Autism and the Brain
Author: Tatyana B Glezerman
Publisher: Springer Science & Business Media
For years, the typical presentation of autism—the developmental delays, the social and linguistic deficits—has been well known. Despite great variation among children with this condition, certain symptoms are considered hallmarks of the disorder. Less understood is why these symptoms come together to construct autism. And as autism rates continue to rise, this information is ever more vital to accurate diagnosis and treatment. Autism and the Brain offers answers by showing a new neuropsychology of the autistic spectrum, reviewing general brain organization, and relating specific regions and structures to specific clinical symptoms. The author identifies deficiencies in areas of the left-hemisphere associated with the self and identity as central to autism. From this primary damage, the brain further reorganizes to compensate, explaining the diverse behaviors among low- and high-functioning individuals as well as autistic savants. The result is a unique three-dimensional view of brain structure, function, and pathology, with in-depth focus on how the autistic brain: Perceives the world. Understands and uses words. Perceives faces. Understands spatial relations and numbers. Understands feelings and registers emotions. Perceives the self as separate from others. Acts in the world. Challenging readers to re-think their assumptions, Autism and the Brain is breakthrough reading for researchers, clinicians, and graduate students in fields as varied as child and adolescent psychiatry; clinical child, school, and developmental psychology; neuroscience/neurobiology; special education and educational psychology; social work; communication disorders; and public health and policy.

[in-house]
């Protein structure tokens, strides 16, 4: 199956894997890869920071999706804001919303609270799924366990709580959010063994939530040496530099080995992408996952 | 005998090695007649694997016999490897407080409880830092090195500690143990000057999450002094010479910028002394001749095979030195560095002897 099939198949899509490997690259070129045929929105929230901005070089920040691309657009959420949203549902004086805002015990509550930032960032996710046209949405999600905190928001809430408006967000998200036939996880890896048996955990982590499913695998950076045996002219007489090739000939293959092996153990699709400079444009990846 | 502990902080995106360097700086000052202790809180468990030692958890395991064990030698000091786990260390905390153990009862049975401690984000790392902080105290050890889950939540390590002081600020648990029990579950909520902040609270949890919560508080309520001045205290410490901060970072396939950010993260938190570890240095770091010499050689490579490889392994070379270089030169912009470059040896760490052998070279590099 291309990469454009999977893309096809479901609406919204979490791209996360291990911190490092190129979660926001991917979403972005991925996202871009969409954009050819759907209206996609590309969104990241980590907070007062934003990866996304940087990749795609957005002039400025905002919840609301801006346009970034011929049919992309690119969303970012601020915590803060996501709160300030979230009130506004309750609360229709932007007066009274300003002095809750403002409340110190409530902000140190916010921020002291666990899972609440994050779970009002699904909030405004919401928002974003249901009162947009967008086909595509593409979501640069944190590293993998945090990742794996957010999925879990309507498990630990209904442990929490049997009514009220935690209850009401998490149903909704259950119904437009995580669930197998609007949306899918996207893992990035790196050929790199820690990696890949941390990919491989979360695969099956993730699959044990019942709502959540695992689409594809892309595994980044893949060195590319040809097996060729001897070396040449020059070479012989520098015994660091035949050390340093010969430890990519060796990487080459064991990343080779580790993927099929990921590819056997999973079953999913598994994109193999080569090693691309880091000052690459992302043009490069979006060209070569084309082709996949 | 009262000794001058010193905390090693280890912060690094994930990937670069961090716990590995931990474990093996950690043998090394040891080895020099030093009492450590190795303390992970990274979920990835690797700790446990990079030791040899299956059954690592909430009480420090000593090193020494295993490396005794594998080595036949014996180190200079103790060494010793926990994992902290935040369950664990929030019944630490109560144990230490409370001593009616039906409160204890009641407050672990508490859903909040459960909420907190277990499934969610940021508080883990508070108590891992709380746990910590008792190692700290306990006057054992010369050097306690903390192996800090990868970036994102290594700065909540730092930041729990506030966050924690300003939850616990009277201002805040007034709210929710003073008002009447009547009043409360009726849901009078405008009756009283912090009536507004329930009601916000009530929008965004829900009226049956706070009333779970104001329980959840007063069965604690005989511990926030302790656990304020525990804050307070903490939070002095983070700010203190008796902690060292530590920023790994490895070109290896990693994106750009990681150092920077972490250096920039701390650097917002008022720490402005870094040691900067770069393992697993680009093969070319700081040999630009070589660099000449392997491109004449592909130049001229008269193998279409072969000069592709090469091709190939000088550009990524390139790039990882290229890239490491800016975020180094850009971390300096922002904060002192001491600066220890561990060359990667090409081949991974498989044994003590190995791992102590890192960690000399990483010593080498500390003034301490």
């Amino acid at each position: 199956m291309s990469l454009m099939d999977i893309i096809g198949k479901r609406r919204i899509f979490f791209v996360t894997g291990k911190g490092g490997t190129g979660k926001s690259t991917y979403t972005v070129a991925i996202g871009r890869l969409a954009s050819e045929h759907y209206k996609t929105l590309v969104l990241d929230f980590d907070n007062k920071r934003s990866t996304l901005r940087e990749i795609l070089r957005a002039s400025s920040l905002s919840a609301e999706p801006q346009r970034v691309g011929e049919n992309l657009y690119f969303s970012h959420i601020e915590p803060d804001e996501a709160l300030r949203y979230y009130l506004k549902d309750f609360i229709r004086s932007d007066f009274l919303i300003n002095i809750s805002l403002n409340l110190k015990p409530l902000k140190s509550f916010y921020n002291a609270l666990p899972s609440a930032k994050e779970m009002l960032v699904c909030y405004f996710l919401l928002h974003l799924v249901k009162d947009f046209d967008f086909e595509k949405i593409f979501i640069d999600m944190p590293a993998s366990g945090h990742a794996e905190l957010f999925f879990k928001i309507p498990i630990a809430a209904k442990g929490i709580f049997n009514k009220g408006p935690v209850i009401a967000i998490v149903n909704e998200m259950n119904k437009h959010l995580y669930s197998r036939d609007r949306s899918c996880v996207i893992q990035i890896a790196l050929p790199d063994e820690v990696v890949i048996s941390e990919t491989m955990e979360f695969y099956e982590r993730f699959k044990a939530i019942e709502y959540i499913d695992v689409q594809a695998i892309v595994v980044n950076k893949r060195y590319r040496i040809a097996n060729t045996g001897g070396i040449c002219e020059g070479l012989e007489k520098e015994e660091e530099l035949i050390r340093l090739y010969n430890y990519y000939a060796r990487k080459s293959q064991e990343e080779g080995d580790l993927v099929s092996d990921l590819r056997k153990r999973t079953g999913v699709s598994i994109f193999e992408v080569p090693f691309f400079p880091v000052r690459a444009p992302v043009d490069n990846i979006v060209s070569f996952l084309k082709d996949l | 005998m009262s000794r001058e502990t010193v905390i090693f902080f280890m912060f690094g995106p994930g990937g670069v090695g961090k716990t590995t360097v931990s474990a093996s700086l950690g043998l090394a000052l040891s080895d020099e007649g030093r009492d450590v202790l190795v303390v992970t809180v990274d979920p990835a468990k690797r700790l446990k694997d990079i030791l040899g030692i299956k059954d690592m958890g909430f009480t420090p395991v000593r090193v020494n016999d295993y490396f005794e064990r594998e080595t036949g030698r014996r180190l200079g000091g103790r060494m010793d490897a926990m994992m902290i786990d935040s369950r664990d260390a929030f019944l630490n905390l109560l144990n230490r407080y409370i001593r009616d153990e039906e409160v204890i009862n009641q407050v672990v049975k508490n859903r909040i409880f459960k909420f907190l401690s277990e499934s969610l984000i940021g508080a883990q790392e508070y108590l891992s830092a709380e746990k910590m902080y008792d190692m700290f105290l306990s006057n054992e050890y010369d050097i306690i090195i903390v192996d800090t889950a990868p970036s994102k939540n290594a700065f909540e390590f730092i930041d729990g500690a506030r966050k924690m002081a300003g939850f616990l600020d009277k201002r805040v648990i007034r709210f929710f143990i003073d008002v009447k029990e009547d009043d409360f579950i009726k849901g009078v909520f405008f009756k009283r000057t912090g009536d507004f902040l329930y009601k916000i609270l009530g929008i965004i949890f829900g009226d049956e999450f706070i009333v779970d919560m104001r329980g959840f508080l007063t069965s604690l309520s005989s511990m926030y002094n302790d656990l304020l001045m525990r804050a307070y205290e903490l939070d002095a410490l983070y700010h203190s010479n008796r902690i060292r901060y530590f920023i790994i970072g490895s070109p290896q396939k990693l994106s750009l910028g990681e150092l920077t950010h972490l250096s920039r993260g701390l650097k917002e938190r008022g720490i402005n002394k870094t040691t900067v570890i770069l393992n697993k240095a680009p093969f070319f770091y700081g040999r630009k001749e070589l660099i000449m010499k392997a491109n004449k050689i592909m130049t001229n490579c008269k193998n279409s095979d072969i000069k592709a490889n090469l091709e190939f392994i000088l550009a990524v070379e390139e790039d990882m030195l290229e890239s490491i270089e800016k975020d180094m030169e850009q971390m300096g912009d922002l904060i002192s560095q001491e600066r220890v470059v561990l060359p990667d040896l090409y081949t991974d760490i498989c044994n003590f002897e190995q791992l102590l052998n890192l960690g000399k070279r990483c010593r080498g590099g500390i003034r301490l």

Outlining a new, optimistic way to understand autism, this concise and accessible book offers practical ideas to help children on the spectrum grow. The Polyvagal Theory suggests autism is a learnt response by the body - a result of the child being in a prolonged state of 'fight or flight' while their nervous system is still developing. This book explains the theory in simple terms and incorporates recent developments in brain plasticity research (the capacity of the brain to change throughout life) to give parents and professionals the tools to strengthen the child's brain-body connection and lessen the social and emotional impact of autism.
The Autism Revolution
Author: Martha Herbert, Martha R. Herbert, Karen Weintraub
Publisher: Ballantine Books
After years of treating patients and analyzing scientific data, Harvard Medical School researcher and clinician Dr. Martha Herbert offers a revolutionary new view of autism and a transformative strategy for dealing with it. Autism, she concludes, is not a hardwired impairment programmed into a child's genes and destined to remain fixed forever. Instead, it is the result of a cascade of events, many seemingly minor.
Author: Paul H. Patterson
Publisher: MIT Press